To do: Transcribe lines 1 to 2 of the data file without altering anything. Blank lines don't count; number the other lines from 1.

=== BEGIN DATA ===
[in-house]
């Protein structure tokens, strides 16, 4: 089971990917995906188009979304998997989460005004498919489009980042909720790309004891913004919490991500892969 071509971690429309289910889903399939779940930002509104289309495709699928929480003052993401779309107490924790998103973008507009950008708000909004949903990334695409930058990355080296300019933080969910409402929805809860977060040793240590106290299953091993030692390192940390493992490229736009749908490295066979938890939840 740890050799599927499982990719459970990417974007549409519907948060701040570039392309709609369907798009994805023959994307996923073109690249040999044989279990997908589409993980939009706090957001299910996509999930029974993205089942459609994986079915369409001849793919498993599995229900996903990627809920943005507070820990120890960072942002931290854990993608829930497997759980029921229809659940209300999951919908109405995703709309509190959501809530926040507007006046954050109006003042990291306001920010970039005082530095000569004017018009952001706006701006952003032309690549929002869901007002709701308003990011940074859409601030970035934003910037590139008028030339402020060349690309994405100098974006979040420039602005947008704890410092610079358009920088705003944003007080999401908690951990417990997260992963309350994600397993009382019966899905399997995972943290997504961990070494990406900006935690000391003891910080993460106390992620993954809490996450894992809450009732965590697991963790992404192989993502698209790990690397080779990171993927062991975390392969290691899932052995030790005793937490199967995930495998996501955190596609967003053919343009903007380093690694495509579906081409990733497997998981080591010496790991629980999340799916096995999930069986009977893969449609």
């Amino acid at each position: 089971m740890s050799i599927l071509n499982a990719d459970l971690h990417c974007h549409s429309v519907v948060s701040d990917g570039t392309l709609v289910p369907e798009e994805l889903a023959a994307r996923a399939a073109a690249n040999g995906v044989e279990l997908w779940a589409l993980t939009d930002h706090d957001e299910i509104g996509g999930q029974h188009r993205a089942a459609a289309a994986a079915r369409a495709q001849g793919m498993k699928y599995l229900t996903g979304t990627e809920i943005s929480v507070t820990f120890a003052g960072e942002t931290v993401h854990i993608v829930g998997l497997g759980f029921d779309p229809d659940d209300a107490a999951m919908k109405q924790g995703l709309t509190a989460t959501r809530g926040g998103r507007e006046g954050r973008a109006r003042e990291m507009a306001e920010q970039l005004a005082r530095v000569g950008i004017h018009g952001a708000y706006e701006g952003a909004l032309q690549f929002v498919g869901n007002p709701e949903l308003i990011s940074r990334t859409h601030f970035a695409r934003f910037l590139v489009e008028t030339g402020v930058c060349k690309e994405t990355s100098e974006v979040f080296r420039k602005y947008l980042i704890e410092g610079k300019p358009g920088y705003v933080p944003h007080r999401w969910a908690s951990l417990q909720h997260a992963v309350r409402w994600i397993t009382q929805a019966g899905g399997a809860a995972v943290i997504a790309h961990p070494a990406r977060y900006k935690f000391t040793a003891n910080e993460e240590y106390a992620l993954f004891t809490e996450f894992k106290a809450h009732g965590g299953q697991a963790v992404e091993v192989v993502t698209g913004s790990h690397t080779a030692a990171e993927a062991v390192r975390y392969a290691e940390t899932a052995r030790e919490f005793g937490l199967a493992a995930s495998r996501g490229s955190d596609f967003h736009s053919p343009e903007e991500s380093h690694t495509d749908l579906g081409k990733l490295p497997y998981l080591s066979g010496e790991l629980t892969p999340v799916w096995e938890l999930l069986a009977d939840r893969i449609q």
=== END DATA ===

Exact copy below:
[in-house]
């Protein structure tokens, strides 16, 4: 089971990917995906188009979304998997989460005004498919489009980042909720790309004891913004919490991500892969 071509971690429309289910889903399939779940930002509104289309495709699928929480003052993401779309107490924790998103973008507009950008708000909004949903990334695409930058990355080296300019933080969910409402929805809860977060040793240590106290299953091993030692390192940390493992490229736009749908490295066979938890939840 740890050799599927499982990719459970990417974007549409519907948060701040570039392309709609369907798009994805023959994307996923073109690249040999044989279990997908589409993980939009706090957001299910996509999930029974993205089942459609994986079915369409001849793919498993599995229900996903990627809920943005507070820990120890960072942002931290854990993608829930497997759980029921229809659940209300999951919908109405995703709309509190959501809530926040507007006046954050109006003042990291306001920010970039005082530095000569004017018009952001706006701006952003032309690549929002869901007002709701308003990011940074859409601030970035934003910037590139008028030339402020060349690309994405100098974006979040420039602005947008704890410092610079358009920088705003944003007080999401908690951990417990997260992963309350994600397993009382019966899905399997995972943290997504961990070494990406900006935690000391003891910080993460106390992620993954809490996450894992809450009732965590697991963790992404192989993502698209790990690397080779990171993927062991975390392969290691899932052995030790005793937490199967995930495998996501955190596609967003053919343009903007380093690694495509579906081409990733497997998981080591010496790991629980999340799916096995999930069986009977893969449609």